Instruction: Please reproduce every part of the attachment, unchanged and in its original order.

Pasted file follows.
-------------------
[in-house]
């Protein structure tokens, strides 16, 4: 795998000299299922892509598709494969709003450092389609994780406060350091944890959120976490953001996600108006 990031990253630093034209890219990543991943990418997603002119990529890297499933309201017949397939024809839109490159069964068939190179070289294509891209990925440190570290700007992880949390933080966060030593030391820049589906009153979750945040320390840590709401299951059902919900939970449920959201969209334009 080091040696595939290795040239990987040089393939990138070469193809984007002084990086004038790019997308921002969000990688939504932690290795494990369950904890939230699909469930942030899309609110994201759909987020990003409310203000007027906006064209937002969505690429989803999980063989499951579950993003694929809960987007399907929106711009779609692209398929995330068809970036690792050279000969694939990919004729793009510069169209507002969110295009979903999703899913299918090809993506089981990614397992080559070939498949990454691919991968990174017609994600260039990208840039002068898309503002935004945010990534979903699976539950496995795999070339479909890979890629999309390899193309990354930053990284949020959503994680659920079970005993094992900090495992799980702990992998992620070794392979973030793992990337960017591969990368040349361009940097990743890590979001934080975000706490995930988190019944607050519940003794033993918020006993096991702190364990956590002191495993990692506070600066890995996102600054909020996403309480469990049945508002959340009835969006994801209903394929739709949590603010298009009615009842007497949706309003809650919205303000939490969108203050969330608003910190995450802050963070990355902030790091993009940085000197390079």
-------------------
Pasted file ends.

[in-house]
């Protein structure tokens, strides 16, 4: 795998000299299922892509598709494969709003450092389609994780406060350091944890959120976490953001996600108006 990031990253630093034209890219990543991943990418997603002119990529890297499933309201017949397939024809839109490159069964068939190179070289294509891209990925440190570290700007992880949390933080966060030593030391820049589906009153979750945040320390840590709401299951059902919900939970449920959201969209334009 080091040696595939290795040239990987040089393939990138070469193809984007002084990086004038790019997308921002969000990688939504932690290795494990369950904890939230699909469930942030899309609110994201759909987020990003409310203000007027906006064209937002969505690429989803999980063989499951579950993003694929809960987007399907929106711009779609692209398929995330068809970036690792050279000969694939990919004729793009510069169209507002969110295009979903999703899913299918090809993506089981990614397992080559070939498949990454691919991968990174017609994600260039990208840039002068898309503002935004945010990534979903699976539950496995795999070339479909890979890629999309390899193309990354930053990284949020959503994680659920079970005993094992900090495992799980702990992998992620070794392979973030793992990337960017591969990368040349361009940097990743890590979001934080975000706490995930988190019944607050519940003794033993918020006993096991702190364990956590002191495993990692506070600066890995996102600054909020996403309480469990049945508002959340009835969006994801209903394929739709949590603010298009009615009842007497949706309003809650919205303000939490969108203050969330608003910190995450802050963070990355902030790091993009940085000197390079």